Tag Archives: Jesus

Sex and Resentment, part 2

resent

I’m not apologizing for my last post on Sex And Resentment, but even as I was hitting the button to publish it, I felt that it wasn’t ‘complete.’ I’m not saying that what I wrote was wrong, and it’s not that I didn’t attempt to “speak the truth in love”; I did some heavy editing in order to pull back on my normal curmudgeonly-ness. But as I rehash the topic in my mind, I find that I am still somewhat uneasy in my mind about it.

All-wise Curmudgeon that I am, after I’ve written about a topic, I usually feel that I am done with it. I confess an affinity with L’il Abner’s mother, Mammy Yokum, who was known for her pronouncement, “I has spoken!” After all, as the old saying goes, “CSL said it, I believe, that settles it”, right? **

But this topic won’t let me be. Continue reading

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Apostle’s Creed, part 8

I believe in God, the Father Almighty,
maker of heaven and earth.

And in Jesus Christ, his only Son, our Lord;
who was conceived by the Holy Spirit,
born of the virgin Mary,

“suffered under Pontius Pilate,”

This line of the Creed makes two statements that the apostle affirms.

First, the apostle is stating a fact of history. Christians are stating that Jesus was born, lived, taught, died, and was resurrected during a specific period of time. By connecting the time with a person in the annals of history, Jesus is placed on earth, in Judea, under the rule of Romans, during the decade that Pilate was Roman procurator (26-36 AD). This anchors the Christian faith in human history, and keeps Jesus real; Christ is not some ethereal spirit flitting in and out of time. God, in and through Jesus, met mankind where the sandal hit the road. He is a God Who says, “Do as I do”, not “Do as I say.”

The second statement that this line makes is much more theological: Jesus, the holy Son of God, suffered a cruel, agonizing death, even though, as God, He could have secured His safety and release with a word. The night before He was crucified, Jesus prayed to His Father to be spared this agony, if it were possible. But strengthened by God and by angels, He endured the crown of thorns, the whipping and beatings for one reason: the reconciliation of mankind to God.

I have a small confession to make. I’ve seen Mel Gibson’s Passion of the Christ only twice. I saw it the first time in the theater, and on VHS tape, a couple of years after it was released. The violence of the film shook me. It’s not that the violence was gratuitous; after all, the film is only two hours long, and Jesus was in the hands of the Temple guards and Romans for hours. No, it was that the violence that was shown was, of itself, so brutal, but not nearly all of what Jesus went through for you and me. I bawled in the theater, and I bawled in the privacy of my living room. It was overwhelming, devastating, to see just some of what He endured.

“He suffered under Pontius Pilate.”

Oh, how He suffered. But Hebrews 2:10 tells us that by His suffering, He brought  “many sons and daughters to glory.”

CSL

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Apostle’s Creed, part 6

(Again, I am extending something I wrote over 7 years ago.)

I believe in God, the Father Almighty, the Creator of heaven and earth, and in Jesus Christ, His only Son, our Lord:

Who was conceived of the Holy Spirit, Virgin Birth. The miracle of Christ’s birth. “The Holy Spirit will come upon you, and the power of the Most High will overshadow you.” Is it a coincidence that I consider this line of the creed just as we are ending the time that we celebrate this event? Who knows? But it is appropriate that I rise, for a moment, from my wonder at this season and make my statement of faith. Jesus was unique in His person, unique in His conception. He was fully God, and fully man. “You can’t believe in a story like that, can you CSL?” Yes, I can. He was the God-man, sent to Earth by God the Father as the Lamb of God. Pure, spotless, sinless, he came to bear our sin, that we might be reconciled to God. His virgin birth was part of the miracle of salvation. He became our brother, not our judge/condemner. He came to bring us to God, not harangue in our guilt. As a loving brother, He came to show us the God who loves us, not hates us. Although we have estranged ourselves from Him, Jesus tells us that the Father is still waiting, still drawing us to Himself. And the Virgin Birth is part of the drawing. God became one of us, to show us the Father.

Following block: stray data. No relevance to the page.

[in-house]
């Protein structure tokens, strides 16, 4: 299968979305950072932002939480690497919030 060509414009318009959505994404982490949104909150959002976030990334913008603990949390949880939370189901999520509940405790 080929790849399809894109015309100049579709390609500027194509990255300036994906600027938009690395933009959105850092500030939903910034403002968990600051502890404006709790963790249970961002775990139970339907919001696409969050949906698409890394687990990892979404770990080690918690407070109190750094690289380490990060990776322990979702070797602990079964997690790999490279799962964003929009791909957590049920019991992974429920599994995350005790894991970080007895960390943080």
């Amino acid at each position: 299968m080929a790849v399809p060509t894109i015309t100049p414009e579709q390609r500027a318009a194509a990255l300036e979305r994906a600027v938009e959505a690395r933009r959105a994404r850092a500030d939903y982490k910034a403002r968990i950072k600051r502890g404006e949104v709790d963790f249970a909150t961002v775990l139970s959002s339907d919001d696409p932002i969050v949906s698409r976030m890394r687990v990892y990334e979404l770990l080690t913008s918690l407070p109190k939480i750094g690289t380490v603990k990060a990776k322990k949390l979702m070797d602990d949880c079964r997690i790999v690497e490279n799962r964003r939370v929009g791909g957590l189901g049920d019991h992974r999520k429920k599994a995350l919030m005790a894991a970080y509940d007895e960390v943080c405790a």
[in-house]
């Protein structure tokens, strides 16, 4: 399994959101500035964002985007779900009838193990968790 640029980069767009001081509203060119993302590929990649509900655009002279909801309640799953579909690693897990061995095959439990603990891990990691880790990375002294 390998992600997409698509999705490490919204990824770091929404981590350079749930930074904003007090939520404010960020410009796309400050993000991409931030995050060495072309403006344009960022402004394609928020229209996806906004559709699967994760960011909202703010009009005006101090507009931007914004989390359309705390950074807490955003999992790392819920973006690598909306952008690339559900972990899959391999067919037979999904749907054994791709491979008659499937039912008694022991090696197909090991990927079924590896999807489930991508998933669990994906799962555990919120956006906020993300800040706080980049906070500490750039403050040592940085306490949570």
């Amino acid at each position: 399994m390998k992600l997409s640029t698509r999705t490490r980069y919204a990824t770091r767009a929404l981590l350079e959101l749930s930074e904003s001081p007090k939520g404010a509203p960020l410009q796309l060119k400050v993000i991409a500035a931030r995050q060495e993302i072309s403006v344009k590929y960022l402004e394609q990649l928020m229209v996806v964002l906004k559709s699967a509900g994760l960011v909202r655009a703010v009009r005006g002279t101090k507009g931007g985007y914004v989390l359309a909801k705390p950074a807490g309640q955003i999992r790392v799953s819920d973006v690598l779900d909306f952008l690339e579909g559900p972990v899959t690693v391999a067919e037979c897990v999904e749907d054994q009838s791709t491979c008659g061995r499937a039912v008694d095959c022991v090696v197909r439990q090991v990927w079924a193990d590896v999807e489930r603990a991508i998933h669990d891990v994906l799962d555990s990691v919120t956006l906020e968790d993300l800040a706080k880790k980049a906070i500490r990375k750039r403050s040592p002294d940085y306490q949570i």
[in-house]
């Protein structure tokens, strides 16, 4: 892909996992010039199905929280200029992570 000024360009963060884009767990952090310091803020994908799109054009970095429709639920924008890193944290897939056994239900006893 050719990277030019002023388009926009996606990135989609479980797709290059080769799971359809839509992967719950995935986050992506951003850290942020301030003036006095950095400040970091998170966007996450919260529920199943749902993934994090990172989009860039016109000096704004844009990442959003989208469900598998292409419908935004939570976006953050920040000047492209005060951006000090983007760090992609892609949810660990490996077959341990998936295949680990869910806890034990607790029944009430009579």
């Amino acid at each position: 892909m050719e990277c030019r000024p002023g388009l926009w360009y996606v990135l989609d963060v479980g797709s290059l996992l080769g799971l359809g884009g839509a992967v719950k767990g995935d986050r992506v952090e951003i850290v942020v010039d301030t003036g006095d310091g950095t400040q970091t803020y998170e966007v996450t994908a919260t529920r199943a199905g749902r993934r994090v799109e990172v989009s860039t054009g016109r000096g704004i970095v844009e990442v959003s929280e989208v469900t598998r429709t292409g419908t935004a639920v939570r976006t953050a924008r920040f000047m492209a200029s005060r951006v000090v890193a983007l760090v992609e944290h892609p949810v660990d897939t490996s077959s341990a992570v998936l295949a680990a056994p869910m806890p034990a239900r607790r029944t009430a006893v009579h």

Both the one who makes men holy and those who are made holy are of the same family. So Jesus is not ashamed to call them brothers. He says, “I will declare your name to my brothers; in the presence of the congregation I will sing your praises.” And again, “I will put my trust in him.” And again he says, “Here am I, and the children God has given me.”Since the children have flesh and blood, he too shared in their humanity so that by his death he might destroy him who holds the power of death–that is, the devil–and free those who all their lives were held in slavery by their fear of death. Hebrews 2:11-15

It is this confession of belief that separates Christian from non-Christian. C. S. Lewis’s famous trilemma cannot be evaded. The crux of Christianity rests solidly on this statement, or it falls as a house of cards. With statements like “In the beginning was the Word, and the Word was with God and the Word was God,” and “I and My Father are One,” Jesus left us no wiggle-room. We either accept those words as truth or turn from them as the ravings of a lunatic or the deception of a liar. Like Peter, I have confessed,

“Lord, to whom shall we go? You have the words of eternal life,…” John 6:68

 CSL

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